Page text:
We should be sharing out all the work in society equally, so those at the bottom aren’t working themselves to death just so those at the top can laze around in luxury. Then we could reduce the length of the working day. With more time, the burden of domestic labour could be shared out, and household work and the raising of children could be socialised.
A society like this would be for the benefit of all workers, especially women. This is a socialist society!
Equal pay for equal work
by Hasnaa, UCL Marxists
It’s often said that gender discrimination in the workplace is a phenomenon of the past, with the introduction of The Equal Pay Act in the 1970s and the increase of women workers. However this is not the case. Currently, the pay gap between men and women is around 20% with the majority of women employed in the precarious service sector. In fact, the situation continues to worsen, in 2014 average annual wages for women fell from £18,000 to £15,400, while for men the figure was stagnant at £24,800.
As we can see, even with the Equal Pay Act we have not seen a significant change in the pay differential between men and women which reveal that there is a more deep rooted problem that cannot be resolved through laws and agreements. So what could be the issue? The fact is that increasing profits by squeezing wages is an inherent part of capitalism. When women joined the workforce they were treated as cheap labour, being paid only what the factory owners were willing to pay and barred from joining trade unions as they were seen as a threat to male workers. This inequality was justified by the exaggeration of biological differences.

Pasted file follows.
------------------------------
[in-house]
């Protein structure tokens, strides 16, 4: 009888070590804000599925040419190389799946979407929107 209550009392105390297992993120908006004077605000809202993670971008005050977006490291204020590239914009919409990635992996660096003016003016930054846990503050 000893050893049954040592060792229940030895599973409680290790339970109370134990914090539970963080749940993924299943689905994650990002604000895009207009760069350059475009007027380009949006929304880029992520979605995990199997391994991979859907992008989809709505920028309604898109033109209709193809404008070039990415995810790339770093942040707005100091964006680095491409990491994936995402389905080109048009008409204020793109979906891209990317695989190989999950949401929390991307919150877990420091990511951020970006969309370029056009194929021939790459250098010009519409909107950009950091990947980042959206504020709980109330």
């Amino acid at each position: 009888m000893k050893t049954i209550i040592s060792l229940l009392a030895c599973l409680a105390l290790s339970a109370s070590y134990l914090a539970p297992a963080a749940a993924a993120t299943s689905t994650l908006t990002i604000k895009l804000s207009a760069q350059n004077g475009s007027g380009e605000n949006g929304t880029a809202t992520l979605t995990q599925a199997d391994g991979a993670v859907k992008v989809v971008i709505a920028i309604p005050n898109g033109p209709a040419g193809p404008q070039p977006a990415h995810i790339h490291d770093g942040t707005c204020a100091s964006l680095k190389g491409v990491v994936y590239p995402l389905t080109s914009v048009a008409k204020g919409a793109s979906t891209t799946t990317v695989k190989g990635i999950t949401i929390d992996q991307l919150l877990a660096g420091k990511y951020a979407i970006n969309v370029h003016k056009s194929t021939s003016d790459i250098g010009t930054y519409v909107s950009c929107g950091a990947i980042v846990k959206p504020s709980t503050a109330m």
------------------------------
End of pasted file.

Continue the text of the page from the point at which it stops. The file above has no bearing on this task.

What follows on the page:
Capitalism exists to create as much profit as possible and one way of achieving this is to spend the absolute minimum on the cost of labour power. A system like this will never allow full equality, but will continue to create artificial divisions of the working class, if not through gender then through race, nationality, religion etc. Therefore, the fight for the equal pay of women along with better maternity, childcare and flexible hours is inseparable from the class struggle and the emancipation of the working class.
Marxists fight for the liberation of the working class so that all women may be liberated from the exploitative conditions of a male-dominated society under capitalism.